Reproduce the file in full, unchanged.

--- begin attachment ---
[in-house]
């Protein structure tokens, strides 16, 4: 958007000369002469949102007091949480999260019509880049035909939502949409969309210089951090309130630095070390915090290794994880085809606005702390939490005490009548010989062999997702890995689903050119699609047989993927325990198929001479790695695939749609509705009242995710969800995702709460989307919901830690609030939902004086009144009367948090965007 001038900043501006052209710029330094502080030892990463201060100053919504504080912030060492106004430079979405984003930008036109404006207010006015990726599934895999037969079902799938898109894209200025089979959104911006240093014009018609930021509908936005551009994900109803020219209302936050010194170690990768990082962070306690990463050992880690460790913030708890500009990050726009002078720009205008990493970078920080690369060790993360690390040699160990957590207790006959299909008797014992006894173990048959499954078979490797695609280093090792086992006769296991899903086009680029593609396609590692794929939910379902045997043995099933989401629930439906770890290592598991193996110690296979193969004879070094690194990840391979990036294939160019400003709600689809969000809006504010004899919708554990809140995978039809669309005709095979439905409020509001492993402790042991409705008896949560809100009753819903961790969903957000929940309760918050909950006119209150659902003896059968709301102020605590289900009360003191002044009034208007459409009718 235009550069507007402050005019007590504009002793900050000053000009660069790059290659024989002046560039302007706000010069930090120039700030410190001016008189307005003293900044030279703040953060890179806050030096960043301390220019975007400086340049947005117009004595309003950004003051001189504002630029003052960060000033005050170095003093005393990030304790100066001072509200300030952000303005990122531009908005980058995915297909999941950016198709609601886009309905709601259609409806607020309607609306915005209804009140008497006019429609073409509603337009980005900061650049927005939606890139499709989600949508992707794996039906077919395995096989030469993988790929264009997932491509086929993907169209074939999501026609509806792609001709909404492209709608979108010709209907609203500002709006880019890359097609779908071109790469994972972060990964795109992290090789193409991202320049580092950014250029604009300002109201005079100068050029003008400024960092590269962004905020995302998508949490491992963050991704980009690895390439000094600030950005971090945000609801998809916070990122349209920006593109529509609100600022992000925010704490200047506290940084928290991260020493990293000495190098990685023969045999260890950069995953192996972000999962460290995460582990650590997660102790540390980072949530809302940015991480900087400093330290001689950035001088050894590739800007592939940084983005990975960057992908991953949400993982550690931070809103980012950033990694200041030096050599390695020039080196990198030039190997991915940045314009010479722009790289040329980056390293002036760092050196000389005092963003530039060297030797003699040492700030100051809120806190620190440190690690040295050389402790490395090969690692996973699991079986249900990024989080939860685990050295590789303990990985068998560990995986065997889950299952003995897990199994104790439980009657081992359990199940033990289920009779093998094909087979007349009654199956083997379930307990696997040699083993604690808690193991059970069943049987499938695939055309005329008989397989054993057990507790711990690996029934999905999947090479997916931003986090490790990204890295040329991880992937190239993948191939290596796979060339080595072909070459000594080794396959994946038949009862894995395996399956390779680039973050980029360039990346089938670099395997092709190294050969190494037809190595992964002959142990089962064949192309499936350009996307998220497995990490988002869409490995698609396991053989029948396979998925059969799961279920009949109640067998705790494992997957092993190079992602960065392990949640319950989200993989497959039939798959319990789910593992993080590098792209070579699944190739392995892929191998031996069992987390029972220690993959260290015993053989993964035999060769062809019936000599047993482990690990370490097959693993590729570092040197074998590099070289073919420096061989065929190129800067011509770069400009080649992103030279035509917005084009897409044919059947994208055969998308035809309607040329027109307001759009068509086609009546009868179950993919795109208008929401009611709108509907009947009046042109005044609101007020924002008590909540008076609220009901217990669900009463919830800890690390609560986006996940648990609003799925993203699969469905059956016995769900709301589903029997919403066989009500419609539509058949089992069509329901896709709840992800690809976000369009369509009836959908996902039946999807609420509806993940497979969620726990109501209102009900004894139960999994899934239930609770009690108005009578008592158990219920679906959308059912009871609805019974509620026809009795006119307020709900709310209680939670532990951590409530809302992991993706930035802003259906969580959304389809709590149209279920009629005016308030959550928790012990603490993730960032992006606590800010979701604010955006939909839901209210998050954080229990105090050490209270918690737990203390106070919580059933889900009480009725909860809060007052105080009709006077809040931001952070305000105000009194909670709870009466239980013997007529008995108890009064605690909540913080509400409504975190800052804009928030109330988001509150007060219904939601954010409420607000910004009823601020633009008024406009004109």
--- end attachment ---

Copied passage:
[in-house]
């Protein structure tokens, strides 16, 4: 958007000369002469949102007091949480999260019509880049035909939502949409969309210089951090309130630095070390915090290794994880085809606005702390939490005490009548010989062999997702890995689903050119699609047989993927325990198929001479790695695939749609509705009242995710969800995702709460989307919901830690609030939902004086009144009367948090965007 001038900043501006052209710029330094502080030892990463201060100053919504504080912030060492106004430079979405984003930008036109404006207010006015990726599934895999037969079902799938898109894209200025089979959104911006240093014009018609930021509908936005551009994900109803020219209302936050010194170690990768990082962070306690990463050992880690460790913030708890500009990050726009002078720009205008990493970078920080690369060790993360690390040699160990957590207790006959299909008797014992006894173990048959499954078979490797695609280093090792086992006769296991899903086009680029593609396609590692794929939910379902045997043995099933989401629930439906770890290592598991193996110690296979193969004879070094690194990840391979990036294939160019400003709600689809969000809006504010004899919708554990809140995978039809669309005709095979439905409020509001492993402790042991409705008896949560809100009753819903961790969903957000929940309760918050909950006119209150659902003896059968709301102020605590289900009360003191002044009034208007459409009718 235009550069507007402050005019007590504009002793900050000053000009660069790059290659024989002046560039302007706000010069930090120039700030410190001016008189307005003293900044030279703040953060890179806050030096960043301390220019975007400086340049947005117009004595309003950004003051001189504002630029003052960060000033005050170095003093005393990030304790100066001072509200300030952000303005990122531009908005980058995915297909999941950016198709609601886009309905709601259609409806607020309607609306915005209804009140008497006019429609073409509603337009980005900061650049927005939606890139499709989600949508992707794996039906077919395995096989030469993988790929264009997932491509086929993907169209074939999501026609509806792609001709909404492209709608979108010709209907609203500002709006880019890359097609779908071109790469994972972060990964795109992290090789193409991202320049580092950014250029604009300002109201005079100068050029003008400024960092590269962004905020995302998508949490491992963050991704980009690895390439000094600030950005971090945000609801998809916070990122349209920006593109529509609100600022992000925010704490200047506290940084928290991260020493990293000495190098990685023969045999260890950069995953192996972000999962460290995460582990650590997660102790540390980072949530809302940015991480900087400093330290001689950035001088050894590739800007592939940084983005990975960057992908991953949400993982550690931070809103980012950033990694200041030096050599390695020039080196990198030039190997991915940045314009010479722009790289040329980056390293002036760092050196000389005092963003530039060297030797003699040492700030100051809120806190620190440190690690040295050389402790490395090969690692996973699991079986249900990024989080939860685990050295590789303990990985068998560990995986065997889950299952003995897990199994104790439980009657081992359990199940033990289920009779093998094909087979007349009654199956083997379930307990696997040699083993604690808690193991059970069943049987499938695939055309005329008989397989054993057990507790711990690996029934999905999947090479997916931003986090490790990204890295040329991880992937190239993948191939290596796979060339080595072909070459000594080794396959994946038949009862894995395996399956390779680039973050980029360039990346089938670099395997092709190294050969190494037809190595992964002959142990089962064949192309499936350009996307998220497995990490988002869409490995698609396991053989029948396979998925059969799961279920009949109640067998705790494992997957092993190079992602960065392990949640319950989200993989497959039939798959319990789910593992993080590098792209070579699944190739392995892929191998031996069992987390029972220690993959260290015993053989993964035999060769062809019936000599047993482990690990370490097959693993590729570092040197074998590099070289073919420096061989065929190129800067011509770069400009080649992103030279035509917005084009897409044919059947994208055969998308035809309607040329027109307001759009068509086609009546009868179950993919795109208008929401009611709108509907009947009046042109005044609101007020924002008590909540008076609220009901217990669900009463919830800890690390609560986006996940648990609003799925993203699969469905059956016995769900709301589903029997919403066989009500419609539509058949089992069509329901896709709840992800690809976000369009369509009836959908996902039946999807609420509806993940497979969620726990109501209102009900004894139960999994899934239930609770009690108005009578008592158990219920679906959308059912009871609805019974509620026809009795006119307020709900709310209680939670532990951590409530809302992991993706930035802003259906969580959304389809709590149209279920009629005016308030959550928790012990603490993730960032992006606590800010979701604010955006939909839901209210998050954080229990105090050490209270918690737990203390106070919580059933889900009480009725909860809060007052105080009709006077809040931001952070305000105000009194909670709870009466239980013997007529008995108890009064605690909540913080509400409504975190800052804009928030109330988001509150007060219904939601954010409420607000910004009823601020633009008024406009004109």